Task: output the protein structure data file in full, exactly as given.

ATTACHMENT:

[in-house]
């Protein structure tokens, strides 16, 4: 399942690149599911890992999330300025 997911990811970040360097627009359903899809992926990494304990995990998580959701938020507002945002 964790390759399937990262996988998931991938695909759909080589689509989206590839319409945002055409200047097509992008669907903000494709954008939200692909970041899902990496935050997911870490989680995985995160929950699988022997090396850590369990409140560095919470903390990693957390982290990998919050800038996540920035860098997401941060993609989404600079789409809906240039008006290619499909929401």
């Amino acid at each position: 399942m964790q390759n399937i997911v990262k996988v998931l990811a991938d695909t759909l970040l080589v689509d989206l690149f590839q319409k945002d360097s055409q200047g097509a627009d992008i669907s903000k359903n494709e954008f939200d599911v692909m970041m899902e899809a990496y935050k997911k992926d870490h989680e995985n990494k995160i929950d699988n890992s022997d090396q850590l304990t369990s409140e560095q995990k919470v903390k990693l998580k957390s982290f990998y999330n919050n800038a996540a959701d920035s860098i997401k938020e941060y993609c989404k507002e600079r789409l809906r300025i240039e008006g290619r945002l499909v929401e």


[in-house]
């Protein structure tokens, strides 16, 4: 399942690149599911890992999330300025 997911990811970040360097627009359903899809992926990494304990995990998580959701938020507002945002 964790390759399937990262996988998931991938695909759909080589689509989206590839319409945002055409200047097509992008669907903000494709954008939200692909970041899902990496935050997911870490989680995985995160929950699988022997090396850590369990409140560095919470903390990693957390982290990998919050800038996540920035860098997401941060993609989404600079789409809906240039008006290619499909929401």
């Amino acid at each position: 399942m964790q390759n399937i997911v990262k996988v998931l990811a991938d695909t759909l970040l080589v689509d989206l690149f590839q319409k945002d360097s055409q200047g097509a627009d992008i669907s903000k359903n494709e954008f939200d599911v692909m970041m899902e899809a990496y935050k997911k992926d870490h989680e995985n990494k995160i929950d699988n890992s022997d090396q850590l304990t369990s409140e560095q995990k919470v903390k990693l998580k957390s982290f990998y999330n919050n800038a996540a959701d920035s860098i997401k938020e941060y993609c989404k507002e600079r789409l809906r300025i240039e008006g290619r945002l499909v929401e």